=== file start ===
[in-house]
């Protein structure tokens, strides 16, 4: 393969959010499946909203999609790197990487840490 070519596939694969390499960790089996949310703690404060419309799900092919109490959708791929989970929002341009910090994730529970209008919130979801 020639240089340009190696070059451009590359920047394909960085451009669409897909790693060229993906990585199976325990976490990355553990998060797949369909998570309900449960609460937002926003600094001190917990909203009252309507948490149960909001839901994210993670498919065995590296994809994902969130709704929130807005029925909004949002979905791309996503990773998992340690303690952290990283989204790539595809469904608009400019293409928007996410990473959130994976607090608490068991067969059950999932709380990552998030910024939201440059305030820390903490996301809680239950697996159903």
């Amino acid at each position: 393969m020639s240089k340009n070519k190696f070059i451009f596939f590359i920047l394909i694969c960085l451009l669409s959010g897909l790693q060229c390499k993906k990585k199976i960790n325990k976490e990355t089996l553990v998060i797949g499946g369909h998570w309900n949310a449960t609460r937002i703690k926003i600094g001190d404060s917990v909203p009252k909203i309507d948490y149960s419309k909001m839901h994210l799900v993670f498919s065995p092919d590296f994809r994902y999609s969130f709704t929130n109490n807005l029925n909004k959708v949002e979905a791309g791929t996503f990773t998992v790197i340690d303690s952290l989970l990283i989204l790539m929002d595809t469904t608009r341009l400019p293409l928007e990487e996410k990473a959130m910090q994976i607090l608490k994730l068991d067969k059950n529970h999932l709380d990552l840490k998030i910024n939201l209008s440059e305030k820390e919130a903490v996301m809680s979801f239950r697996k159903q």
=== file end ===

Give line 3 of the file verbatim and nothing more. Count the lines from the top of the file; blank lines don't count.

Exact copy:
């Amino acid at each position: 393969m020639s240089k340009n070519k190696f070059i451009f596939f590359i920047l394909i694969c960085l451009l669409s959010g897909l790693q060229c390499k993906k990585k199976i960790n325990k976490e990355t089996l553990v998060i797949g499946g369909h998570w309900n949310a449960t609460r937002i703690k926003i600094g001190d404060s917990v909203p009252k909203i309507d948490y149960s419309k909001m839901h994210l799900v993670f498919s065995p092919d590296f994809r994902y999609s969130f709704t929130n109490n807005l029925n909004k959708v949002e979905a791309g791929t996503f990773t998992v790197i340690d303690s952290l989970l990283i989204l790539m929002d595809t469904t608009r341009l400019p293409l928007e990487e996410k990473a959130m910090q994976i607090l608490k994730l068991d067969k059950n529970h999932l709380d990552l840490k998030i910024n939201l209008s440059e305030k820390e919130a903490v996301m809680s979801f239950r697996k159903q």